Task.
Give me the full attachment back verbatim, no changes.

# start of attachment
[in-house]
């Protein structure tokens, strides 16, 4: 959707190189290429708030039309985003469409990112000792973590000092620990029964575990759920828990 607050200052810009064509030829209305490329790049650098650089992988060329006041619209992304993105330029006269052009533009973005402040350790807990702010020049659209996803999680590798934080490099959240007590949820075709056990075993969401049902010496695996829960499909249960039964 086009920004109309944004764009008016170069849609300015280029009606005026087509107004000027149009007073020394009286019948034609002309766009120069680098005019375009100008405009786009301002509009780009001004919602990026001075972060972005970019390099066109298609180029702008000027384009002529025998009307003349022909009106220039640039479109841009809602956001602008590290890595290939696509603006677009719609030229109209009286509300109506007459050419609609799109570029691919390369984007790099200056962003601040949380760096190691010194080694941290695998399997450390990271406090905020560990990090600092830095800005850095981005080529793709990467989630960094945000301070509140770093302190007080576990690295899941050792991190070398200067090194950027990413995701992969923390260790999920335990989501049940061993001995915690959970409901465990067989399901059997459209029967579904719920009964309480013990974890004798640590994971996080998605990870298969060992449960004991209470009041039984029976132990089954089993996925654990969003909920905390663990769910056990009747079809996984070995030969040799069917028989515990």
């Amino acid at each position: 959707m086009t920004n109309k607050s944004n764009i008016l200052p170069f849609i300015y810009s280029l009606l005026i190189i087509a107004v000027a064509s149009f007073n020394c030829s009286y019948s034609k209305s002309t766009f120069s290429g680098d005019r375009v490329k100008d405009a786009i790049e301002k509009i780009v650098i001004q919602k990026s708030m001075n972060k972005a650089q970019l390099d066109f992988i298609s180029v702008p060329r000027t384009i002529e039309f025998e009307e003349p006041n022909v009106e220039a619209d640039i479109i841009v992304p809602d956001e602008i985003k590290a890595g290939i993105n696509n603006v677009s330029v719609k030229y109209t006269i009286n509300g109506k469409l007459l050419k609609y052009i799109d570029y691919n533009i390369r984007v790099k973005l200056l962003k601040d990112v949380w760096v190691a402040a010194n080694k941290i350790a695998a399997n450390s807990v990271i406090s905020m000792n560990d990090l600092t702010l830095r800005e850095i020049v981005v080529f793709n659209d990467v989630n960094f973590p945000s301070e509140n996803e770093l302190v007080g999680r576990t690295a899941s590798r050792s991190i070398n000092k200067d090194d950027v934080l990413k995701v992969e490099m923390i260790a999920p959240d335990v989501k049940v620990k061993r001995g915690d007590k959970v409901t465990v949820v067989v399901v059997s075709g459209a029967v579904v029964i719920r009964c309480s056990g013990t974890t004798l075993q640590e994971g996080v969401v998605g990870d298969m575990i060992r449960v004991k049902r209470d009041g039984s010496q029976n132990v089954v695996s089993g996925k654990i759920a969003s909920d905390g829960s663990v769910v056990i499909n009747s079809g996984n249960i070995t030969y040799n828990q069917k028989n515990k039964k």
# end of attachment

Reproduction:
[in-house]
């Protein structure tokens, strides 16, 4: 959707190189290429708030039309985003469409990112000792973590000092620990029964575990759920828990 607050200052810009064509030829209305490329790049650098650089992988060329006041619209992304993105330029006269052009533009973005402040350790807990702010020049659209996803999680590798934080490099959240007590949820075709056990075993969401049902010496695996829960499909249960039964 086009920004109309944004764009008016170069849609300015280029009606005026087509107004000027149009007073020394009286019948034609002309766009120069680098005019375009100008405009786009301002509009780009001004919602990026001075972060972005970019390099066109298609180029702008000027384009002529025998009307003349022909009106220039640039479109841009809602956001602008590290890595290939696509603006677009719609030229109209009286509300109506007459050419609609799109570029691919390369984007790099200056962003601040949380760096190691010194080694941290695998399997450390990271406090905020560990990090600092830095800005850095981005080529793709990467989630960094945000301070509140770093302190007080576990690295899941050792991190070398200067090194950027990413995701992969923390260790999920335990989501049940061993001995915690959970409901465990067989399901059997459209029967579904719920009964309480013990974890004798640590994971996080998605990870298969060992449960004991209470009041039984029976132990089954089993996925654990969003909920905390663990769910056990009747079809996984070995030969040799069917028989515990």
């Amino acid at each position: 959707m086009t920004n109309k607050s944004n764009i008016l200052p170069f849609i300015y810009s280029l009606l005026i190189i087509a107004v000027a064509s149009f007073n020394c030829s009286y019948s034609k209305s002309t766009f120069s290429g680098d005019r375009v490329k100008d405009a786009i790049e301002k509009i780009v650098i001004q919602k990026s708030m001075n972060k972005a650089q970019l390099d066109f992988i298609s180029v702008p060329r000027t384009i002529e039309f025998e009307e003349p006041n022909v009106e220039a619209d640039i479109i841009v992304p809602d956001e602008i985003k590290a890595g290939i993105n696509n603006v677009s330029v719609k030229y109209t006269i009286n509300g109506k469409l007459l050419k609609y052009i799109d570029y691919n533009i390369r984007v790099k973005l200056l962003k601040d990112v949380w760096v190691a402040a010194n080694k941290i350790a695998a399997n450390s807990v990271i406090s905020m000792n560990d990090l600092t702010l830095r800005e850095i020049v981005v080529f793709n659209d990467v989630n960094f973590p945000s301070e509140n996803e770093l302190v007080g999680r576990t690295a899941s590798r050792s991190i070398n000092k200067d090194d950027v934080l990413k995701v992969e490099m923390i260790a999920p959240d335990v989501k049940v620990k061993r001995g915690d007590k959970v409901t465990v949820v067989v399901v059997s075709g459209a029967v579904v029964i719920r009964c309480s056990g013990t974890t004798l075993q640590e994971g996080v969401v998605g990870d298969m575990i060992r449960v004991k049902r209470d009041g039984s010496q029976n132990v089954v695996s089993g996925k654990i759920a969003s909920d905390g829960s663990v769910v056990i499909n009747s079809g996984n249960i070995t030969y040799n828990q069917k028989n515990k039964k």